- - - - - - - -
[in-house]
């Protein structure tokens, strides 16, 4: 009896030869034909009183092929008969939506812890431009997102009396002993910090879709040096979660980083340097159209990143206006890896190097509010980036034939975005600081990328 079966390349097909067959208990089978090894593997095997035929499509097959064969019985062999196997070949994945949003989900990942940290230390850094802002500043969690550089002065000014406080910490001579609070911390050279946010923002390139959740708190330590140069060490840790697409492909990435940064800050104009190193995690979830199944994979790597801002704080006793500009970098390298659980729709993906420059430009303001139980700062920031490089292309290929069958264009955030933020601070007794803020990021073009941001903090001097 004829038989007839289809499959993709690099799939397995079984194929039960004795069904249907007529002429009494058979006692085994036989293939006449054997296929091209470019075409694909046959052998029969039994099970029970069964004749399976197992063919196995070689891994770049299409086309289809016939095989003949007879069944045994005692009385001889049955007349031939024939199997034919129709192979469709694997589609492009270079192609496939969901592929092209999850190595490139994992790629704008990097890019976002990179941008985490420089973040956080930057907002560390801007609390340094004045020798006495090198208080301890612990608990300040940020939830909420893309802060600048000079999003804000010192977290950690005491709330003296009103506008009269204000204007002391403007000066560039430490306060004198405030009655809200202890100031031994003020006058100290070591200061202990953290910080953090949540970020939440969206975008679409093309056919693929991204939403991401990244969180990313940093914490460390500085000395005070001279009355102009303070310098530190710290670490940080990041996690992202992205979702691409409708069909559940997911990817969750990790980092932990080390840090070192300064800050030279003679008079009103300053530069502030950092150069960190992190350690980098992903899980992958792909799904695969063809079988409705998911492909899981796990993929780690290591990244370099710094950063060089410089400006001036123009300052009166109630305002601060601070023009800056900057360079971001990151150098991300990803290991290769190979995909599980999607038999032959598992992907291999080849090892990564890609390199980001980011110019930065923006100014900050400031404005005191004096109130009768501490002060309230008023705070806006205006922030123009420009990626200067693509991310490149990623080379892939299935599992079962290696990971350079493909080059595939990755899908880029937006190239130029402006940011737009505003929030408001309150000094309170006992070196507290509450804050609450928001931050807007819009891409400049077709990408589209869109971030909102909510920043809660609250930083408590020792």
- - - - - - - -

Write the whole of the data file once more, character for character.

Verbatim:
[in-house]
């Protein structure tokens, strides 16, 4: 009896030869034909009183092929008969939506812890431009997102009396002993910090879709040096979660980083340097159209990143206006890896190097509010980036034939975005600081990328 079966390349097909067959208990089978090894593997095997035929499509097959064969019985062999196997070949994945949003989900990942940290230390850094802002500043969690550089002065000014406080910490001579609070911390050279946010923002390139959740708190330590140069060490840790697409492909990435940064800050104009190193995690979830199944994979790597801002704080006793500009970098390298659980729709993906420059430009303001139980700062920031490089292309290929069958264009955030933020601070007794803020990021073009941001903090001097 004829038989007839289809499959993709690099799939397995079984194929039960004795069904249907007529002429009494058979006692085994036989293939006449054997296929091209470019075409694909046959052998029969039994099970029970069964004749399976197992063919196995070689891994770049299409086309289809016939095989003949007879069944045994005692009385001889049955007349031939024939199997034919129709192979469709694997589609492009270079192609496939969901592929092209999850190595490139994992790629704008990097890019976002990179941008985490420089973040956080930057907002560390801007609390340094004045020798006495090198208080301890612990608990300040940020939830909420893309802060600048000079999003804000010192977290950690005491709330003296009103506008009269204000204007002391403007000066560039430490306060004198405030009655809200202890100031031994003020006058100290070591200061202990953290910080953090949540970020939440969206975008679409093309056919693929991204939403991401990244969180990313940093914490460390500085000395005070001279009355102009303070310098530190710290670490940080990041996690992202992205979702691409409708069909559940997911990817969750990790980092932990080390840090070192300064800050030279003679008079009103300053530069502030950092150069960190992190350690980098992903899980992958792909799904695969063809079988409705998911492909899981796990993929780690290591990244370099710094950063060089410089400006001036123009300052009166109630305002601060601070023009800056900057360079971001990151150098991300990803290991290769190979995909599980999607038999032959598992992907291999080849090892990564890609390199980001980011110019930065923006100014900050400031404005005191004096109130009768501490002060309230008023705070806006205006922030123009420009990626200067693509991310490149990623080379892939299935599992079962290696990971350079493909080059595939990755899908880029937006190239130029402006940011737009505003929030408001309150000094309170006992070196507290509450804050609450928001931050807007819009891409400049077709990408589209869109971030909102909510920043809660609250930083408590020792």